Mirror’s Edge: Blue Sky Gaming

When I first found the archive of retro gaming fandom that was UK:RESISTANCE, I remember being very taken with their campaign to put the Blue Sky back into video games:

“We want to play in a HAPPY PRETEND LAND, not a shit version of an American slum full of mixed-race gangsters wearing licensed sportswear!”

A pretty strong message, aimed solely at the developers who were trending towards having all their games as dark thematically as they were graphically. Even taken at face value, I found myself wishing for more classic Mario/Sonic, and less Call of Duty.

It’s good to see that at least one game got the message – again, in terms of look if not the feel.

mirror's edge review

When I first played Mirror’s Edge, the first thing that struck me about the visuals was just how…blue the sky was, and how everything I ran past/jumped over/slid under was so sleek and brightly lit. Simply gorgeous. A game this brightly designed will have stuck out like a sore thumb on the shelf next to Gears of War 2, Fallout 3 and GTA IV, but I’m hoping that those who took a chance on this game (if not because it’s the only one I’ve mentioned so far which wasn’t a sodding sequel) enjoyed it as much as I did.

Set in a nightmarish future whose citizens live in fear of a Big Brother-type surveillance society, you play Faith, one of a handful of skilled couriers known as Runners, who use their parkour skills to evade detection as they carry messages between bands of resistance. As you complete your tutorial mission by delivering a package to a fellow Runner, you head straight into the plot: a murder mystery/conspiracy involving friends, family and your trusted allies, the people who are striving to smash the system.

The story is rather exciting stuff if a little basic, it’s got some great characterisation but the plot development feels a bit underdone. Then there’s the slightly cartoonish cutscenes which are said to have divided opinion, they’re very well made but for me are a bit jarring against the gameplay sections.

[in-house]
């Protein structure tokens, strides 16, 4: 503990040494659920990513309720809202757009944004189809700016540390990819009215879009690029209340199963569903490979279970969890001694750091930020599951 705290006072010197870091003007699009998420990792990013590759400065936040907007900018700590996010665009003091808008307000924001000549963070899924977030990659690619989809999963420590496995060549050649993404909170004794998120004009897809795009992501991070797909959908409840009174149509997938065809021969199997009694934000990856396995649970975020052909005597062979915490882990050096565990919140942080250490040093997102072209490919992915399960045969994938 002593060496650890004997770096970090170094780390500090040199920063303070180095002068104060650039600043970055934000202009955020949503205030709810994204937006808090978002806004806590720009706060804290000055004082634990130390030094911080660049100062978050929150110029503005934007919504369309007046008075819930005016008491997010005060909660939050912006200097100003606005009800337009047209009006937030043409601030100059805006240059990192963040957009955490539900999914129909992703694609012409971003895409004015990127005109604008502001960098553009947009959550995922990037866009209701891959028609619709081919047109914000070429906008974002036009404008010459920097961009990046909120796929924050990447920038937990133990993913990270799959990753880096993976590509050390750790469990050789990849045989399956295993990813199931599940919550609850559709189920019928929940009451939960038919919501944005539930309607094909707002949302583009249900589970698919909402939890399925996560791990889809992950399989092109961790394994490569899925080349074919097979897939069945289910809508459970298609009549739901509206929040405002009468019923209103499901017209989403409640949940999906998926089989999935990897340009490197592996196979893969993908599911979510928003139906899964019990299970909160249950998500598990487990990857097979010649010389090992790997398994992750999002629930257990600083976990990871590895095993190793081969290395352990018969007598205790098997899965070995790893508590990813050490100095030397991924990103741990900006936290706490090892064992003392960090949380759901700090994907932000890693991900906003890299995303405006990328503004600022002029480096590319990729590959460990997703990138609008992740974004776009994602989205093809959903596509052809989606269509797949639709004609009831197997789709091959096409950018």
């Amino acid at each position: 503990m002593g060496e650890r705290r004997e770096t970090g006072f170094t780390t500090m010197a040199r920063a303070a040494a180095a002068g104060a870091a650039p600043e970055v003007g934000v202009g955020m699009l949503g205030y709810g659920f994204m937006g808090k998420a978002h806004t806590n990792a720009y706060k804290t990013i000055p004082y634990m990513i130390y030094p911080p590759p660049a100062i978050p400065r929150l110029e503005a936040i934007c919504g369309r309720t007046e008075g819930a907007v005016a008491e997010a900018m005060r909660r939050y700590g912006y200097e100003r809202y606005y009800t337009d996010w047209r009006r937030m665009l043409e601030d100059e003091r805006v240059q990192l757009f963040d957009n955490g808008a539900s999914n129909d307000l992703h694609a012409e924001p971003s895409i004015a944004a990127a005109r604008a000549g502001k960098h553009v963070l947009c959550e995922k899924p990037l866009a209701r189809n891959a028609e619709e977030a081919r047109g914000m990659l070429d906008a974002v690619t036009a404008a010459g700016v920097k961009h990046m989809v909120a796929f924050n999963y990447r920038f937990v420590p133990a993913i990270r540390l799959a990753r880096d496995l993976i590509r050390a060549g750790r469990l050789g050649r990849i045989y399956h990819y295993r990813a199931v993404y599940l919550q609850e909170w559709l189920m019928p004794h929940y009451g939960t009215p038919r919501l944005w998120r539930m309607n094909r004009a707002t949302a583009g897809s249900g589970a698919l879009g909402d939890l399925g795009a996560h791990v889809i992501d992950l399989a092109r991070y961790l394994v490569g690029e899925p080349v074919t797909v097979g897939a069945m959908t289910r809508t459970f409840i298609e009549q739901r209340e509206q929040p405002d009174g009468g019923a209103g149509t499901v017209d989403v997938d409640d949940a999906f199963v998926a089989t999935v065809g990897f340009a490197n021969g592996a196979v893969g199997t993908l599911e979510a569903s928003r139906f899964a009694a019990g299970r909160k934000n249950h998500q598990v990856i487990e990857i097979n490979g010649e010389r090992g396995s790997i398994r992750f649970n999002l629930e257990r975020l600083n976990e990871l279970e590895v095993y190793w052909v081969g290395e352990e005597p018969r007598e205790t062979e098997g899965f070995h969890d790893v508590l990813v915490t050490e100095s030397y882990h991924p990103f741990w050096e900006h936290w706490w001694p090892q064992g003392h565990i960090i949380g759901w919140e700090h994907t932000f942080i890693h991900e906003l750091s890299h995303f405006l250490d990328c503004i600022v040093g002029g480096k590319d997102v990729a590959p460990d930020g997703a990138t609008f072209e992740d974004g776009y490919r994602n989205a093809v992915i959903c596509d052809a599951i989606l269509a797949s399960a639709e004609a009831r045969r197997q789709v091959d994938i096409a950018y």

But that’s only because the gameplay is so brilliant. I mean, running away from armed guards and everything can be very cool when the suspenseful music starts up (oh, and THAT music), and a lot of the puzzles are fiendishly fun, but that’s all stuff which other games have done, and some of them have done it better I must admit.

mirror's edge review

No, it’s when you kick open a fire escape and head to the rooftop just to see all this…blue right in front of you. And then ambient music begins to play, and you take a minute to look above and see this beautiful sky and realise that everything is up there and out there and then as you start to run, it’s just you and your wits against gravity, getting from A to B through sheer self-control and trying not to panic when you’re hanging off a ledge or getting the rush of realism when you start to fall in what feels like slow motion, god it’s glorious!

Part of the appeal of the UK:R Blue Sky campaign is making you feel something again when you’re playing a game, whether it’s a nostalgic pang for the games of old or just that sensation of serenity. With Mirror’s Edge I feel like I got both, and it’s a beautiful thing.

One thought on “Mirror’s Edge: Blue Sky Gaming

  1. I played the first mirror’s edge and while the platforming was quite fun, the overall combat segments ruined it for me. They felt tacked on, as if every game NEEDED to have combat. Hopefully things are better with the second one!

    Awesome article. Colour is good I agree, and I would love games and gamers to return to that more ‘whimsical’ age, where things were just fun and not grim and dark.

    As Iwata said: Games are meant to be fun.

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